A large, authoritative hand shuffles a group of happy white children through a doorway, presumably into a classroom, while a group of predominantly minority children stand unhappily outside. That is the image that illustrated Patrick Welsh's article "Fast-Track Trap: How Ability Grouping Hurts Our Schools, Kids and Families" {Outlook, Sept. 16}.

Welsh began his article with a description of a situation at George Mason Elementary School in Alexandria that resulted in 15 families' withdrawing their third-grade children, complaining of discipline and curriculum problems and a lack of administrative responsiveness. I withdrew my daughter, and because I was quoted in the article, I'd like to clarify some points.

First, placing a story about what's going on at George Mason under the racially charged graphic and a headline pertaining to tracking and so-called talented and gifted (TAG) programs grossly misrepresented what happened at George Mason. Welsh implies that parents withdrew their children because of the TAG program. But the problem wasn't the state-mandated TAG program per se; the problem had to do with a lack of appropriate instruction -- not only for the kids in the TAG program but for all the children at the school.

The third-grade TAG program at George Mason was a sham. The students typically were receiving A's on daily work (regardless of performance) and A's on their report cards (regardless of whether the subject was even being taught that quarter). Discipline was a significant problem, but it was not limited to members of one racial group. Good instruction, characterized by pre-testing, teaching, post-testing and remediation, if necessary, was lacking. Enrichment for the children was almost nonexistent.

From October to February, despite huge differences in achievement and motivation, all children in the class, TAG and non-TAG, were on the same page in math and were made to progress at the same rate. For the second year in a row, the children were given almost no composition work that would help develop their spelling, handwriting and grammar skills.

Tests and written work were not given in science and social studies, because, as one teacher explained, "half of the kids cannot read, and it would not be fair to them."

We who withdrew our children from this program are not chronic complainers. Quite the opposite. We have been strong supporters of the Alexandria Public Schools and value their diversity. The parents who left understood and still understand that the Alexandria schools have many urban problems requiring exceptional parental involvement and support so that they work for all children.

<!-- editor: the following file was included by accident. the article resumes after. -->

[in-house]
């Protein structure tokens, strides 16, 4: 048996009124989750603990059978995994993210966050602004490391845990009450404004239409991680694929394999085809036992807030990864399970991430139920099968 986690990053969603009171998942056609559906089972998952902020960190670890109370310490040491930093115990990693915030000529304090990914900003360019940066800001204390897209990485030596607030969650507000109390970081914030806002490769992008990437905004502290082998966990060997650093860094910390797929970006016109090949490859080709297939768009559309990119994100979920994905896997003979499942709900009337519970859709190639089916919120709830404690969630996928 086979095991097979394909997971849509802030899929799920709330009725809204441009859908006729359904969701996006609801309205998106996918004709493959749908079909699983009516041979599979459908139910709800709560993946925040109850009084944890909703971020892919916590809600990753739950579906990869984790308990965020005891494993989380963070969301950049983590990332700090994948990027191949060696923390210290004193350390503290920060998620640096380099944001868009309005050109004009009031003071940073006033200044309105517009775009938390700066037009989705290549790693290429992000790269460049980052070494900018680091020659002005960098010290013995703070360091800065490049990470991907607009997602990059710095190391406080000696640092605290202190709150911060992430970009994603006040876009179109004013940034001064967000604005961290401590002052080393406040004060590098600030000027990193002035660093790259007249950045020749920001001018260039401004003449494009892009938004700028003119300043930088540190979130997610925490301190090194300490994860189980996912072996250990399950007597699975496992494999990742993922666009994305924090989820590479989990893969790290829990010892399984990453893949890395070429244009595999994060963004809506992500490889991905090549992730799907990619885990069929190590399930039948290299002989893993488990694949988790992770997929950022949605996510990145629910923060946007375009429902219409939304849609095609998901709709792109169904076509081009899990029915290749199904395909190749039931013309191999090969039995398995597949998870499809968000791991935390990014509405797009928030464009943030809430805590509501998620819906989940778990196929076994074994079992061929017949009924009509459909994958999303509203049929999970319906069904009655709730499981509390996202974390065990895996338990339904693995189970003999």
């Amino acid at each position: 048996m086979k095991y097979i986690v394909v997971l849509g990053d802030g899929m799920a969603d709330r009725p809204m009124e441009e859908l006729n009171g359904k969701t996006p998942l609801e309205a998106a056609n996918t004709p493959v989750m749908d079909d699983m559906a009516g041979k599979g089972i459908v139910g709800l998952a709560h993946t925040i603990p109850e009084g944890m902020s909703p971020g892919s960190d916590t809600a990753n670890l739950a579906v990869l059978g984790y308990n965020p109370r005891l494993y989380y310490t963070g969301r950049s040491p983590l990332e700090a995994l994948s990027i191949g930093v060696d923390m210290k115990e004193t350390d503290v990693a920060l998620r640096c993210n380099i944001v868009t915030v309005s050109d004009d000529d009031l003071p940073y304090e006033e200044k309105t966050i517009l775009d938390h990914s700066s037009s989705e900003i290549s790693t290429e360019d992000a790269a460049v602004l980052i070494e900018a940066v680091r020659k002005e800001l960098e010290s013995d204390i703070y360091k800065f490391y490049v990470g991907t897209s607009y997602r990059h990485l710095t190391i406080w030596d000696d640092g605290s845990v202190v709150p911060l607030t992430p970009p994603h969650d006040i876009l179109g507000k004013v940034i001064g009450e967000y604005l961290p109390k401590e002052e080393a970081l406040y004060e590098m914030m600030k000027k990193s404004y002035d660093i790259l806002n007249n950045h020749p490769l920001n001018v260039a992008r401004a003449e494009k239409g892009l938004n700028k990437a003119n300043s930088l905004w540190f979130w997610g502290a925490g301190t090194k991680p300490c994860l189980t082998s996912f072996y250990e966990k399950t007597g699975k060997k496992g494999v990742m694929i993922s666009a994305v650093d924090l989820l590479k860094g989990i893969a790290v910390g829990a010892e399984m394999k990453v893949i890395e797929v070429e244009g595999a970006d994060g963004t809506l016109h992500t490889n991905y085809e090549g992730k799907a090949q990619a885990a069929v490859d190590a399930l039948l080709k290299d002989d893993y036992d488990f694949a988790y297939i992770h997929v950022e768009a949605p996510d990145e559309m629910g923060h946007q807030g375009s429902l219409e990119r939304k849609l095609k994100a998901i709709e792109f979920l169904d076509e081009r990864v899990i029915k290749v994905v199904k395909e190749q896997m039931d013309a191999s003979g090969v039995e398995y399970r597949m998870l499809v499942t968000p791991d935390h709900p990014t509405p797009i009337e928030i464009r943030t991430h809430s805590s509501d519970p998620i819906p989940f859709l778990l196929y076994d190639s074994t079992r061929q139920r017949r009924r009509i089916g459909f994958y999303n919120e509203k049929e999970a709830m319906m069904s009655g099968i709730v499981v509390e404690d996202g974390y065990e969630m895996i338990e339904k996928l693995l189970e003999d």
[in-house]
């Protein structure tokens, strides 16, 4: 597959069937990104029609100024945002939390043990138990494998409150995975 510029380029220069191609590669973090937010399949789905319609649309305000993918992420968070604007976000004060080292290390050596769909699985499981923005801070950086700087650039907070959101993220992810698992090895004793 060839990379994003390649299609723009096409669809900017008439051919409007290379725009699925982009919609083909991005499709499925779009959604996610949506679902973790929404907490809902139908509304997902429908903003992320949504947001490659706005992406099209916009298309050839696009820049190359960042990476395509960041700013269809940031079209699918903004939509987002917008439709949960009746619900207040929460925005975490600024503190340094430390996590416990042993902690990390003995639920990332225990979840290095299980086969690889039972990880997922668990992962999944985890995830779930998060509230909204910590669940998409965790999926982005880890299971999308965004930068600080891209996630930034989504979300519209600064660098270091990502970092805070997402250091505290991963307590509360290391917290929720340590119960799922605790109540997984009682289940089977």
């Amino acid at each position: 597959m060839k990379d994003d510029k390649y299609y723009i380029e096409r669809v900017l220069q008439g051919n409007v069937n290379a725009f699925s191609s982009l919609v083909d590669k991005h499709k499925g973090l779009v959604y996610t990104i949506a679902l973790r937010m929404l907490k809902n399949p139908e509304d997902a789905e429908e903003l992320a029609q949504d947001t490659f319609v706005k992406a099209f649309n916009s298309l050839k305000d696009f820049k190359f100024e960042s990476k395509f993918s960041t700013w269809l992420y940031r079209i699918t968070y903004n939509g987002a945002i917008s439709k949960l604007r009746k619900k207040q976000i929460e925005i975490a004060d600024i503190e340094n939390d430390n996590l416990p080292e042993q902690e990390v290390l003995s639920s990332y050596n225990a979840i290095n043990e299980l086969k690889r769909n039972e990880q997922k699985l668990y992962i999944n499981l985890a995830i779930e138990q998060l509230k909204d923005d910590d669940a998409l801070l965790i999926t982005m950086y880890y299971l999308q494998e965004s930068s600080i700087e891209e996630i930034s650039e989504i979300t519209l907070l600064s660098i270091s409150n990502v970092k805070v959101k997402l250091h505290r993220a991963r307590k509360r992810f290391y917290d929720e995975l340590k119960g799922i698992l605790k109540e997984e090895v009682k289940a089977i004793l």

To that end, one of the 15 parents who left acquired a grant last year enabling George Mason to get full-time counselor to supplement the school's overburdened half-time guidance counselor. Another established the primary computer lab and coordinated efforts for staffing that lab. A third started the before-school foreign language program, and so on.

The parents who withdrew their children served either as room mothers and volunteers at school fund-raisers and other school activities or on various citywide task forces, which resulted in services that benefited all Alexandria schoolchildren.

This September, a school board-appointed task force of parents and teachers investigating the concerns of third-grade parents made their report to the Alexandria School Board. They identified major curriculum, teacher morale and discipline problems at George Mason and assigned much of the responsibility for those problems to the principal.

Many of us involved would ascribe equal responsibility to the superintendent of schools, the school board and the city council, which reappointed three school board members despite considerable public opposition. Virginia is the only state with non-elected school boards (the city council appoints them). Had there been an elected school board, school administrators might have been more responsive.

The children and parents of George Mason left the public schools reluctantly. Many of us tried for two years to communicate our concerns, and only after determining that George Mason could no longer serve our children did 12 of us request that our children be transferred to another Alexandria elementary. These requests were not granted. Thirteen of the 15 ended up in private schools.

We all know that public education can work. We have seen it work. We have helped make it work.

But we also know when public education is not working and when school and city officials are not listening.

Carol LaSasso is a professor of education at Gallaudet University.